There are biennials/ biennales in Venice, in Sidney, in Sao Paulo, in many places. For some reason the visual arts have a special attachment to the two-year interval. The new Liverpool version certainly isn't the first British art event to use this format. But it is surely the largest. There are four main components. The official international show, called "Trace", is spread over various venues, organised by a single curator, with the theme of "memory, materiality and context". There's a fringe, including many local artists, wittily titled "Tracey", scattered all over town. Two other independent shows are incorporated. There's the John Moores painting competition, held every two years in Liverpool since 1957. And New Contemporaries, an annual selection of work by art students, is also showing here, before touring elsewhere.
Just to list the names of the artists and artworks featured would occupy more than the whole of this article. Of course, I didn't see all of them. But it was easy to devise a day's visit that took in about 150. It involved only a handful of sites (some of the work is densely concentrated). It included most of Trace, a little bit of Tracey, the John Moores, and New Contemporaries. It needed some speed. It goes without saying that this is no way to look at art.
But then, it's no way to show it. 350 artists - it's odd when art plays a numbers game. What's implied? 3,500 artists; would that be even better? Three-and-a-half million artists; would that be better still? Surely even the most vigorous art-lover would admit that there came a point where you had to say: no, I'm sorry, that's just too many artists.
True, if I'd given it two days rather than one I might have moved a little more slowly. A little; but when you go somewhere specifically for an art-fest, and there's a lot of it to see, and there are no other powerful attractions (since Liverpool is not Venice), you tend just to vacuum them up. Besides, there would still have been those 200 other artists over the horizon. And these festivals are meant to be surfeits. As with the blockbuster exhibition, their object is to lay on more art than anyone can reasonably expect to absorb - to generate a vision of quantity and variety, to be valued over the experience of individual works. This is called a festival atmosphere.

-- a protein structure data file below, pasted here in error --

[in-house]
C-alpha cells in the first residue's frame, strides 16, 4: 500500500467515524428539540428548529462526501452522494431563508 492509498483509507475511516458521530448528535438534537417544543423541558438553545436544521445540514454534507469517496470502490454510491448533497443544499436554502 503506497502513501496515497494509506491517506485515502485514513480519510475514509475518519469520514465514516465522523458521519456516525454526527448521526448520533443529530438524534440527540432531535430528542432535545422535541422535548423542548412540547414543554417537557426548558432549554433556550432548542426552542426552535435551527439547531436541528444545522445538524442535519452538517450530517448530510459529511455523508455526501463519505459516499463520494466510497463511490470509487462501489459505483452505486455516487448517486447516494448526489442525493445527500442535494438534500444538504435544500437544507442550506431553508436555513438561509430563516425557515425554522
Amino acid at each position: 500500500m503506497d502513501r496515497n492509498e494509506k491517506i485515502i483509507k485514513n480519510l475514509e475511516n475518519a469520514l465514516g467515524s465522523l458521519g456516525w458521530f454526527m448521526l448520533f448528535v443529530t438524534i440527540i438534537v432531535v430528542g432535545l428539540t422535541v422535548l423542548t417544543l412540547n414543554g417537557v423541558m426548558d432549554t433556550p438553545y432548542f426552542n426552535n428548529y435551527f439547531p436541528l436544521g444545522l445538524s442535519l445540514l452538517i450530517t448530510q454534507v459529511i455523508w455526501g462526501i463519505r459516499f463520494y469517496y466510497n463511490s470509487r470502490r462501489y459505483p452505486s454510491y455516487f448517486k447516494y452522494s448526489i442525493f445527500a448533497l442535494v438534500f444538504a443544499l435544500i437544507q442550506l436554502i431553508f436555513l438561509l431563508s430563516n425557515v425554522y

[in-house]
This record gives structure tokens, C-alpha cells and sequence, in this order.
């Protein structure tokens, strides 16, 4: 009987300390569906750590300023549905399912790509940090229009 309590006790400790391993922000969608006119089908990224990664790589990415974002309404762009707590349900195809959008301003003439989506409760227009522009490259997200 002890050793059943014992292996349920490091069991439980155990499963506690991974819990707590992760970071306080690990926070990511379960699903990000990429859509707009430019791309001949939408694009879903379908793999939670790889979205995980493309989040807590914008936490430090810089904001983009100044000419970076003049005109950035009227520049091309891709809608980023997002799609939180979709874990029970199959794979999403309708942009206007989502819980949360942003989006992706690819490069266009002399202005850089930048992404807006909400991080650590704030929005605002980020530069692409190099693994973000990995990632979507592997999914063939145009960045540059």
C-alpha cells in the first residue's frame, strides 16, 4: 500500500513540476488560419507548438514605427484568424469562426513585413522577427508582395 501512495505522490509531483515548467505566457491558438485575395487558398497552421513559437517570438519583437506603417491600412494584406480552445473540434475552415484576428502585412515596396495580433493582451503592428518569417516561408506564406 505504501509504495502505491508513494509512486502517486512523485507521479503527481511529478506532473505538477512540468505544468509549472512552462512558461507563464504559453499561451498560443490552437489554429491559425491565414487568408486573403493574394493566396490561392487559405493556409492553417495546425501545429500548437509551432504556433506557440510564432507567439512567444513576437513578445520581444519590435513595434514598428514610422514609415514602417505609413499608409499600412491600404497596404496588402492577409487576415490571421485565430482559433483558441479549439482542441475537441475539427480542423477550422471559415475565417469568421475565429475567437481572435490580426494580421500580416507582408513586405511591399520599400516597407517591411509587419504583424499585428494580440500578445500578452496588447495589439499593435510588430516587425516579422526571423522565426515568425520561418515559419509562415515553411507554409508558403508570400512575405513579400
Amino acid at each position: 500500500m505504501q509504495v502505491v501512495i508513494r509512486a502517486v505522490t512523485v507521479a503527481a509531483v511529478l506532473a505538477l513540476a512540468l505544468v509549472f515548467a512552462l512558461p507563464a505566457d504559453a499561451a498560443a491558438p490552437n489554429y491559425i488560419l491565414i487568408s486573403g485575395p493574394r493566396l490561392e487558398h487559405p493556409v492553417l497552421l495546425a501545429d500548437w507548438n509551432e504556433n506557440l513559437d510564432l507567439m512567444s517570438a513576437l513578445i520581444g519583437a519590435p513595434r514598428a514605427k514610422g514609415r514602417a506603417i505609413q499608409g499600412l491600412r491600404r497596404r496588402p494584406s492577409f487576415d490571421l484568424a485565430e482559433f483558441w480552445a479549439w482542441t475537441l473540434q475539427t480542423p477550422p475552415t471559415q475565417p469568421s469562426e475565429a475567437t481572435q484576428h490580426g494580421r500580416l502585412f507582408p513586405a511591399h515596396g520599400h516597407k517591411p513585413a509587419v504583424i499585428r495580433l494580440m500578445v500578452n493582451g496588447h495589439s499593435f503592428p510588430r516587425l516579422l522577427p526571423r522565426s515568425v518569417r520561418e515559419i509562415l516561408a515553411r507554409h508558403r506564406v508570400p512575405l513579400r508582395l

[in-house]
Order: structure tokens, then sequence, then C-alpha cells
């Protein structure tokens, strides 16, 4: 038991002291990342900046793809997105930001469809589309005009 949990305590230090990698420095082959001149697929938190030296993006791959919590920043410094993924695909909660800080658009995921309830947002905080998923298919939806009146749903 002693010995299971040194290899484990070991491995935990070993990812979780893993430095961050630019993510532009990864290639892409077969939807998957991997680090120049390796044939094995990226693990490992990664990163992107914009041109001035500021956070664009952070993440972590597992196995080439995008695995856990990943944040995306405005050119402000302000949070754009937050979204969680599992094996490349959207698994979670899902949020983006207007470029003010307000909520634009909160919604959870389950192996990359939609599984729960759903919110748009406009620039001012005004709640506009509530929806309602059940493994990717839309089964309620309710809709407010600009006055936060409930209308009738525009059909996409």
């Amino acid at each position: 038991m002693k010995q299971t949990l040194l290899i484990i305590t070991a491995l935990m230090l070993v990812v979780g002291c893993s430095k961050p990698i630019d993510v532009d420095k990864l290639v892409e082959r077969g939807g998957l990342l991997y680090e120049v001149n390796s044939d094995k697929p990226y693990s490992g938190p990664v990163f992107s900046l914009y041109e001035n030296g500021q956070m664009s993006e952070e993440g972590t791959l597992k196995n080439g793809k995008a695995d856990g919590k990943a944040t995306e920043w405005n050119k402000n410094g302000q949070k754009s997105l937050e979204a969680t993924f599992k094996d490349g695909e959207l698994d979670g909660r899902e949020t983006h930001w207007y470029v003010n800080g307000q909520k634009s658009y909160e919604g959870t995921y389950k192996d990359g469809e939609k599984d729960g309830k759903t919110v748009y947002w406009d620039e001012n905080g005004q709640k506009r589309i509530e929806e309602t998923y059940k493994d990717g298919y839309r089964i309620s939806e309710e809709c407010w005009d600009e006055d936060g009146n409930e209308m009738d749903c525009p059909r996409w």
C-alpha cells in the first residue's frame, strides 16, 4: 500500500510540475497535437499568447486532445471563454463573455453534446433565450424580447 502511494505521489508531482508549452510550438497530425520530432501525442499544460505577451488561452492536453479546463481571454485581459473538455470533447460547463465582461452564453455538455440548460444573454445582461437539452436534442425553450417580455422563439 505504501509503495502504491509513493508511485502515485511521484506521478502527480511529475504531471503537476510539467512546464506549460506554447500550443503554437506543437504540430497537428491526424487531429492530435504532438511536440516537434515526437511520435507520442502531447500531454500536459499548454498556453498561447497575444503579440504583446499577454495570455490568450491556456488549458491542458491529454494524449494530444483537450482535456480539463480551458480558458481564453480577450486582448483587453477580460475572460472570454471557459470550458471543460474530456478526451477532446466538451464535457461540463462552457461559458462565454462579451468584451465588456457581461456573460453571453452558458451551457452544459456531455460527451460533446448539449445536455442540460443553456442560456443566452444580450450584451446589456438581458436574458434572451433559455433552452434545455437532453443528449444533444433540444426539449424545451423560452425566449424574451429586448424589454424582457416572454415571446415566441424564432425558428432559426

It's not about choice. It's about creating a yearning environment. It's about always moving on. Your every viewing is shadowed by the thought that there is so much more to see; there may be something really good just around the corner, or around eight more corners, and - if you don't push on, if you spend too much attention on what you're looking at now - you may miss it.
You may miss it, but not because time runs out, not because you literally didn't see it. The real risk is that, by the time you get to it, your appreciative faculties will have died on you. You will have become art- blind. I think my own powers failed after about 50 works, and I wasn't really looking at half of them.
So with that in mind, if you should happen to find yourself at the Liverpool Biennial - something I wouldn't urge - here's a compact itinerary.
Tate Gallery, Albert Dock (pounds 3 admission, with concessions). This is the prestige venue for Trace; it is showing work by 12 artists. I would mention two of them. For interesting para-photographic technique, Aftermath by the Brazilian Vik Muniz. He takes black-and-white photos of street children, re-creates them accurately using light and dark street detritus and dust, then photographs these, preserving ghostly images of blow-away fragility.
Also at the Tate, a video piece, Incidents, by the Russians Igor and Svetlana Kopystianky. More street trash: it homes in on and tracks small pieces of rubbish as they're blown along the road by strong winds, and observes them - plastic bottle, broken umbrella, loo roll - alternate between being objects helplessly tossed around, and seemingly animate creatures with purposes of their own.